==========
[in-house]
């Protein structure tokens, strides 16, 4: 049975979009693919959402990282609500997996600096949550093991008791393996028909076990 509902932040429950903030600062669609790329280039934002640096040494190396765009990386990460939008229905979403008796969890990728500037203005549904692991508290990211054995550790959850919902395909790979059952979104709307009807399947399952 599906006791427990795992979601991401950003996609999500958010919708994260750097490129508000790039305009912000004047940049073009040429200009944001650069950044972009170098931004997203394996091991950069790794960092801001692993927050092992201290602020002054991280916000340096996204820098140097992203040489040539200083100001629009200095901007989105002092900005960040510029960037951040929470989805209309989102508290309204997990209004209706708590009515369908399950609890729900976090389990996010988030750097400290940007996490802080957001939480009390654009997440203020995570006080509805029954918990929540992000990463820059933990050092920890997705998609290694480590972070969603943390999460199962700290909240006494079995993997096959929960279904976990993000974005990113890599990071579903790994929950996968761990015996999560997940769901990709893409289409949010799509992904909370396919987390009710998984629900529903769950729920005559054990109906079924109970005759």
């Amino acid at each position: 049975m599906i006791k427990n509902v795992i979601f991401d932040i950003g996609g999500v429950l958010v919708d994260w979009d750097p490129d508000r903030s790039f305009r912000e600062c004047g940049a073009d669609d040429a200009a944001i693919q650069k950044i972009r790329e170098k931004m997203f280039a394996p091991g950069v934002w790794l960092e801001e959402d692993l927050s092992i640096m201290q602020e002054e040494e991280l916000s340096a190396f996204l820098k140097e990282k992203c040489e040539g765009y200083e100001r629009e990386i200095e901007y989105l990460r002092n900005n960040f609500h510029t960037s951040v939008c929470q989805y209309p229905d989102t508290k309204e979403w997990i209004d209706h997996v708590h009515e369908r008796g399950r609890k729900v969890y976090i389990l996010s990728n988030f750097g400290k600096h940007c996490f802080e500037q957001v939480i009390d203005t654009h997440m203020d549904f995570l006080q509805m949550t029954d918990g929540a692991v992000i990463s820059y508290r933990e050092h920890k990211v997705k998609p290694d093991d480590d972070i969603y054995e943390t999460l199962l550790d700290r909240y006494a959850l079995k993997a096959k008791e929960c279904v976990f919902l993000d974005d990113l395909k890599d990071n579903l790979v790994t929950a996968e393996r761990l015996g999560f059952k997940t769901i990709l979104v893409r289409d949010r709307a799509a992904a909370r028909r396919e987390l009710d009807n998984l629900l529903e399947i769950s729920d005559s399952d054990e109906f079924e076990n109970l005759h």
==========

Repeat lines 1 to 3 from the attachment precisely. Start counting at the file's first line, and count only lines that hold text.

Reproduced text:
[in-house]
């Protein structure tokens, strides 16, 4: 049975979009693919959402990282609500997996600096949550093991008791393996028909076990 509902932040429950903030600062669609790329280039934002640096040494190396765009990386990460939008229905979403008796969890990728500037203005549904692991508290990211054995550790959850919902395909790979059952979104709307009807399947399952 599906006791427990795992979601991401950003996609999500958010919708994260750097490129508000790039305009912000004047940049073009040429200009944001650069950044972009170098931004997203394996091991950069790794960092801001692993927050092992201290602020002054991280916000340096996204820098140097992203040489040539200083100001629009200095901007989105002092900005960040510029960037951040929470989805209309989102508290309204997990209004209706708590009515369908399950609890729900976090389990996010988030750097400290940007996490802080957001939480009390654009997440203020995570006080509805029954918990929540992000990463820059933990050092920890997705998609290694480590972070969603943390999460199962700290909240006494079995993997096959929960279904976990993000974005990113890599990071579903790994929950996968761990015996999560997940769901990709893409289409949010799509992904909370396919987390009710998984629900529903769950729920005559054990109906079924109970005759």
């Amino acid at each position: 049975m599906i006791k427990n509902v795992i979601f991401d932040i950003g996609g999500v429950l958010v919708d994260w979009d750097p490129d508000r903030s790039f305009r912000e600062c004047g940049a073009d669609d040429a200009a944001i693919q650069k950044i972009r790329e170098k931004m997203f280039a394996p091991g950069v934002w790794l960092e801001e959402d692993l927050s092992i640096m201290q602020e002054e040494e991280l916000s340096a190396f996204l820098k140097e990282k992203c040489e040539g765009y200083e100001r629009e990386i200095e901007y989105l990460r002092n900005n960040f609500h510029t960037s951040v939008c929470q989805y209309p229905d989102t508290k309204e979403w997990i209004d209706h997996v708590h009515e369908r008796g399950r609890k729900v969890y976090i389990l996010s990728n988030f750097g400290k600096h940007c996490f802080e500037q957001v939480i009390d203005t654009h997440m203020d549904f995570l006080q509805m949550t029954d918990g929540a692991v992000i990463s820059y508290r933990e050092h920890k990211v997705k998609p290694d093991d480590d972070i969603y054995e943390t999460l199962l550790d700290r909240y006494a959850l079995k993997a096959k008791e929960c279904v976990f919902l993000d974005d990113l395909k890599d990071n579903l790979v790994t929950a996968e393996r761990l015996g999560f059952k997940t769901i990709l979104v893409r289409d949010r709307a799509a992904a909370r028909r396919e987390l009710d009807n998984l629900l529903e399947i769950s729920d005559s399952d054990e109906f079924e076990n109970l005759h």